8th April – Conjunction Of The Moon And Jupiter

On 8th April, the planets Saturn and Mars will make a close approach, passing within a mere 26.4 arcminutes of each other. You can observe the pair in the night sky through the telescope, a pair of binoculars, or even with the naked eye.

21th April – Comet 12P/Pons-Brooks Reaches Peak Brightness

Comet 12P/Pons-Brooks
Image Credit: BBC at Night Sky Magazine

On 21st April, the Comet 12P/Pons-Brooks will reach the brightest point in its 2024 apparition. By that time, it is expected to become visible to the naked eye (its magnitude will rise to 4.2). Soon after the perihelion, the comet will disappear from the Northern Hemisphere’s night sky. In the Southern Hemisphere, it will remain visible until the end of the year.

However, comets are highly unpredictable objects since their brightness depends on the scattering of sunlight from dust particles in the comet’s coma and tail. This dust is continually streaming away from the comet’s nucleus. Its density at any particular time is regulated by the rate of sublimation of the ice in the comet’s nucleus, as it is heated by the Sun’s rays. It also depends on the amount of dust that is mixed in with that ice. This is very difficult to predict in advance and can be highly variable even between successive apparitions of the same comet.

22nd-23rd April – Lyrid Meteor Shower

Lyrid Meteor Shower
Image Credit: Christian Bruna/EPA via Shutterstock

On 22nd-23rd April, the most popular and long-awaited meteor showers of the year will occur, known to produce bright fireballs. It is also one of our more moderate annual showers, with about 10 to 15 meteors soaring across the sky under ideal conditions.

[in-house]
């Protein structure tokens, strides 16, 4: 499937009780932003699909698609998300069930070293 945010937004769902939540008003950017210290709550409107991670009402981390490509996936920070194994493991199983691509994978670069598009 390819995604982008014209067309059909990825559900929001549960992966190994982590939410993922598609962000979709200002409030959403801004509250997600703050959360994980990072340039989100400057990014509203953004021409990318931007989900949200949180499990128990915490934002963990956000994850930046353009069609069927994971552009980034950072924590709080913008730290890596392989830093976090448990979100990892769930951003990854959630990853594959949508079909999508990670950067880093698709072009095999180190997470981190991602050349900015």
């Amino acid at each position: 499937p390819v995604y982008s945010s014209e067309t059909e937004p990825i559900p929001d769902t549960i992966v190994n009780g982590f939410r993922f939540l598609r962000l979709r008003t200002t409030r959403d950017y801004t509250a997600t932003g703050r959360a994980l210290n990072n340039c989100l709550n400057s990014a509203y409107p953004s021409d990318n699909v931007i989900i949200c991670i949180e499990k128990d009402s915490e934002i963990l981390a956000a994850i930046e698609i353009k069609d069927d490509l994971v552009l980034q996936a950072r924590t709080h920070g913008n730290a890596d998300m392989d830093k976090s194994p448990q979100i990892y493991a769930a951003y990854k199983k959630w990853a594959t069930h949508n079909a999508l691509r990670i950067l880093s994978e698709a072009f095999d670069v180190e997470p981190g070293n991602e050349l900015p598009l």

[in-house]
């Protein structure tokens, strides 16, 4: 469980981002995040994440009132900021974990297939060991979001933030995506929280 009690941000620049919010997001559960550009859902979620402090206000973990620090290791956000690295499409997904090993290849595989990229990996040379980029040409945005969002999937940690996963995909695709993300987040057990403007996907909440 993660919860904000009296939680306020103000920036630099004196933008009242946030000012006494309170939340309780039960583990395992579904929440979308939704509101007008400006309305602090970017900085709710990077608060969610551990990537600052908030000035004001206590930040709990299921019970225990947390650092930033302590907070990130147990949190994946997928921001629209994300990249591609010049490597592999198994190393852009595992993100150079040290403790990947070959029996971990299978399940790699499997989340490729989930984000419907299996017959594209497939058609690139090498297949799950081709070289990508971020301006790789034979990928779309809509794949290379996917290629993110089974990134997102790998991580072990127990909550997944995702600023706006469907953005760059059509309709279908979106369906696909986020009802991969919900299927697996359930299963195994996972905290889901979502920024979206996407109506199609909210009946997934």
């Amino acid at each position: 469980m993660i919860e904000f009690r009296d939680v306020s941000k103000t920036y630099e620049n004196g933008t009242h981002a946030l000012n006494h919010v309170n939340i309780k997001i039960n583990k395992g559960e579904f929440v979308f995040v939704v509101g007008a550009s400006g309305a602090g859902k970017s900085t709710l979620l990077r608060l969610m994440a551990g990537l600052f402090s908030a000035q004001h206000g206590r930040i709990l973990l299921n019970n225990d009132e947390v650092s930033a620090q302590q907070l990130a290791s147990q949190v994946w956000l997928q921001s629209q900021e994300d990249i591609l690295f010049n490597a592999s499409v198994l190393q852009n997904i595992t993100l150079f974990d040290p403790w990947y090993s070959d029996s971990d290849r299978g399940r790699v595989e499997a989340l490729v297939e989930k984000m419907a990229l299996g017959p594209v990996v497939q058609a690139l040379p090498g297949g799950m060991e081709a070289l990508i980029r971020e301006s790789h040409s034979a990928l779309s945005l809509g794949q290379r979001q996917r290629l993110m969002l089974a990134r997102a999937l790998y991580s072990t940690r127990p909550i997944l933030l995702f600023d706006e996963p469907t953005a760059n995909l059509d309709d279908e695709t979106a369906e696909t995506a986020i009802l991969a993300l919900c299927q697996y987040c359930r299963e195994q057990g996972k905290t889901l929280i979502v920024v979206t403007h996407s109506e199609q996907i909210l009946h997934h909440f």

The meteors of Lyrid appear to originate from the constellation of Lyra, with its radiant point placed up north on the sky’s dome, giving the event its name. This means that gazers in the Southern Hemisphere may see fewer Lyrid meteors.

The bright Lyrid meteor shower is known to leave behind dusky trails that glow for several seconds after they’ve passed. However, this year, the Lyrids reach their maximum three days before the Full Moon, so the moonlight will likely outshine most meteors. A small tip: try finding a dark spot with clear skies for the best viewing. 

23rd-24th April – Pink Full Moon

The Full Moon on 23rd-24th April is named the Pink Moon after the brightly-coloured pink phlox wildflowers that are native to North America and that often bloom around the time of April’s Full Moon. The Moon will be located on the opposite side of the Earth as the Sun and its face will be will be fully illuminated. This phase occurs at 23:50 UTC.

The other names of April’s Full Moon are Breaking Ice Moon, Budding Moon, Awakening Moon, Egg Moon, Paschal Moon, and Moon of the Red Grass Appearing. Common names in Europe refer to the budding and birth of Spring, with grass sprouting, birds laying eggs, and people planting seeds. 

The Celts had names like Budding Moon, New Shoots Moon, Seed Moon, and Growing Moon. A Neo-Pagan name is Awakening Moon. 

The Anglo-Saxons called it Egg Moon, which is often referenced as a possible reason for the emergence of the modern Easter Bunny laying Easter eggs. 

Many coastal tribes called it the Fish Moon because this was the time that the shad swam upstream to spawn.

29th April – Close Approach Of Mars And Neptune

The last astronomical event visible with the naked eye, through a telescope or a pair of binoculars, is taking place on 29th April. The planets Mars and Neptune will make a close approach, passing within a mere 2.1 arcminutes of each other. The close approach time is 04:31 GMT (12:31 a.m. EDT).